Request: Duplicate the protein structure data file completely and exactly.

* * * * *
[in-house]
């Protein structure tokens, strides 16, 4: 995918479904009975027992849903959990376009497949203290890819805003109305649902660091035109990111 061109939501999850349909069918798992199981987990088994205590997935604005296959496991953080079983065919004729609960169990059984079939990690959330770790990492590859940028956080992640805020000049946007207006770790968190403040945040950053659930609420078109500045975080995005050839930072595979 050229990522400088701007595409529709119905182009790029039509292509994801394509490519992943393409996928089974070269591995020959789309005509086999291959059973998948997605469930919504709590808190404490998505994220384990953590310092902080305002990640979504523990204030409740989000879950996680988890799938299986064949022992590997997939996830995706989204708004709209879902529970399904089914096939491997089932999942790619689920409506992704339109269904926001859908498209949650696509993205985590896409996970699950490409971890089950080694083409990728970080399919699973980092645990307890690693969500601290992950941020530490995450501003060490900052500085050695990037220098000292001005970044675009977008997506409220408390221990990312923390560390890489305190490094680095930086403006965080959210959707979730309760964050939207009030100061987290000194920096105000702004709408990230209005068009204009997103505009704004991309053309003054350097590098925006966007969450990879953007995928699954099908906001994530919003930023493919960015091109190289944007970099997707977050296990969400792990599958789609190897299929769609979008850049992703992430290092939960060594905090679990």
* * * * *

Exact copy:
[in-house]
């Protein structure tokens, strides 16, 4: 995918479904009975027992849903959990376009497949203290890819805003109305649902660091035109990111 061109939501999850349909069918798992199981987990088994205590997935604005296959496991953080079983065919004729609960169990059984079939990690959330770790990492590859940028956080992640805020000049946007207006770790968190403040945040950053659930609420078109500045975080995005050839930072595979 050229990522400088701007595409529709119905182009790029039509292509994801394509490519992943393409996928089974070269591995020959789309005509086999291959059973998948997605469930919504709590808190404490998505994220384990953590310092902080305002990640979504523990204030409740989000879950996680988890799938299986064949022992590997997939996830995706989204708004709209879902529970399904089914096939491997089932999942790619689920409506992704339109269904926001859908498209949650696509993205985590896409996970699950490409971890089950080694083409990728970080399919699973980092645990307890690693969500601290992950941020530490995450501003060490900052500085050695990037220098000292001005970044675009977008997506409220408390221990990312923390560390890489305190490094680095930086403006965080959210959707979730309760964050939207009030100061987290000194920096105000702004709408990230209005068009204009997103505009704004991309053309003054350097590098925006966007969450990879953007995928699954099908906001994530919003930023493919960015091109190289944007970099997707977050296990969400792990599958789609190897299929769609979008850049992703992430290092939960060594905090679990």